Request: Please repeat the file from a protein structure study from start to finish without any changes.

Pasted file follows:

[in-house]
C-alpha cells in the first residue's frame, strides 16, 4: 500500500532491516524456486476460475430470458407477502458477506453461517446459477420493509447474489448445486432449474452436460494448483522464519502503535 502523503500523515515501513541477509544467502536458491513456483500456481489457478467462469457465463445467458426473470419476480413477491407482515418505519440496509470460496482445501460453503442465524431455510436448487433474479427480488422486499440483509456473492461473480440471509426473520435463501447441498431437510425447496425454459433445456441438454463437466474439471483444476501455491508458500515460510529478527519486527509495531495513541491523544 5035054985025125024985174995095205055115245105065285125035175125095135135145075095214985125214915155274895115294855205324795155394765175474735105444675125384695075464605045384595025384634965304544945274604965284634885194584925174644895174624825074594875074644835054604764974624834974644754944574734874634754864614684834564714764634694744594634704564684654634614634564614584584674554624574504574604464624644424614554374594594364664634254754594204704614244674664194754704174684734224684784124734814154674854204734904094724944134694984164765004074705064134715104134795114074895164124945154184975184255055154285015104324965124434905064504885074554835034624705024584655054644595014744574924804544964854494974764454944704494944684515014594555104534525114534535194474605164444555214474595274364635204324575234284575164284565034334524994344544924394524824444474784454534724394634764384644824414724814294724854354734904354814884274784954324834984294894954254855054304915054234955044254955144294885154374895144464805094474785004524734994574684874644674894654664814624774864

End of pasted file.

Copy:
[in-house]
C-alpha cells in the first residue's frame, strides 16, 4: 500500500532491516524456486476460475430470458407477502458477506453461517446459477420493509447474489448445486432449474452436460494448483522464519502503535 502523503500523515515501513541477509544467502536458491513456483500456481489457478467462469457465463445467458426473470419476480413477491407482515418505519440496509470460496482445501460453503442465524431455510436448487433474479427480488422486499440483509456473492461473480440471509426473520435463501447441498431437510425447496425454459433445456441438454463437466474439471483444476501455491508458500515460510529478527519486527509495531495513541491523544 5035054985025125024985174995095205055115245105065285125035175125095135135145075095214985125214915155274895115294855205324795155394765175474735105444675125384695075464605045384595025384634965304544945274604965284634885194584925174644895174624825074594875074644835054604764974624834974644754944574734874634754864614684834564714764634694744594634704564684654634614634564614584584674554624574504574604464624644424614554374594594364664634254754594204704614244674664194754704174684734224684784124734814154674854204734904094724944134694984164765004074705064134715104134795114074895164124945154184975184255055154285015104324965124434905064504885074554835034624705024584655054644595014744574924804544964854494974764454944704494944684515014594555104534525114534535194474605164444555214474595274364635204324575234284575164284565034334524994344544924394524824444474784454534724394634764384644824414724814294724854354734904354814884274784954324834984294894954254855054304915054234955044254955144294885154374895144464805094474785004524734994574684874644674894654664814624774864